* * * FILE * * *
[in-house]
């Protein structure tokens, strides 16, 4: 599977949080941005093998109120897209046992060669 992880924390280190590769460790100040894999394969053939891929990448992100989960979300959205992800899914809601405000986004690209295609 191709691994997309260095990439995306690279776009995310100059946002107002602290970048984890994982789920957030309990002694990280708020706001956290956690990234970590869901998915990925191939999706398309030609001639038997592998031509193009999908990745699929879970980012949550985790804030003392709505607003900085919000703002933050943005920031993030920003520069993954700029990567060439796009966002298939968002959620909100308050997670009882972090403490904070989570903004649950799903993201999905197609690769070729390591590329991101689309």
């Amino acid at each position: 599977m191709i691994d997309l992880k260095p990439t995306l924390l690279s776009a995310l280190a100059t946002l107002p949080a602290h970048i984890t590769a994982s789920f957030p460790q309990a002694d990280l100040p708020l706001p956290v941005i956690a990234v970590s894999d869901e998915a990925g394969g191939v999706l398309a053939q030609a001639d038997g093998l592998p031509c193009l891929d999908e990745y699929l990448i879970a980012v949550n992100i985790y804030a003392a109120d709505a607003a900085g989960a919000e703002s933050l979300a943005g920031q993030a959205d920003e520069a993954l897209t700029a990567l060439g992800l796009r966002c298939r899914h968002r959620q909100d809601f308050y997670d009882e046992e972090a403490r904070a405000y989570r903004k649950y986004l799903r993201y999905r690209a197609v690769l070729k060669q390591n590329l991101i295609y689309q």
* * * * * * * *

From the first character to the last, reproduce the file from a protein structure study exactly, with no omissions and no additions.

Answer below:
[in-house]
């Protein structure tokens, strides 16, 4: 599977949080941005093998109120897209046992060669 992880924390280190590769460790100040894999394969053939891929990448992100989960979300959205992800899914809601405000986004690209295609 191709691994997309260095990439995306690279776009995310100059946002107002602290970048984890994982789920957030309990002694990280708020706001956290956690990234970590869901998915990925191939999706398309030609001639038997592998031509193009999908990745699929879970980012949550985790804030003392709505607003900085919000703002933050943005920031993030920003520069993954700029990567060439796009966002298939968002959620909100308050997670009882972090403490904070989570903004649950799903993201999905197609690769070729390591590329991101689309």
């Amino acid at each position: 599977m191709i691994d997309l992880k260095p990439t995306l924390l690279s776009a995310l280190a100059t946002l107002p949080a602290h970048i984890t590769a994982s789920f957030p460790q309990a002694d990280l100040p708020l706001p956290v941005i956690a990234v970590s894999d869901e998915a990925g394969g191939v999706l398309a053939q030609a001639d038997g093998l592998p031509c193009l891929d999908e990745y699929l990448i879970a980012v949550n992100i985790y804030a003392a109120d709505a607003a900085g989960a919000e703002s933050l979300a943005g920031q993030a959205d920003e520069a993954l897209t700029a990567l060439g992800l796009r966002c298939r899914h968002r959620q909100d809601f308050y997670d009882e046992e972090a403490r904070a405000y989570r903004k649950y986004l799903r993201y999905r690209a197609v690769l070729k060669q390591n590329l991101i295609y689309q």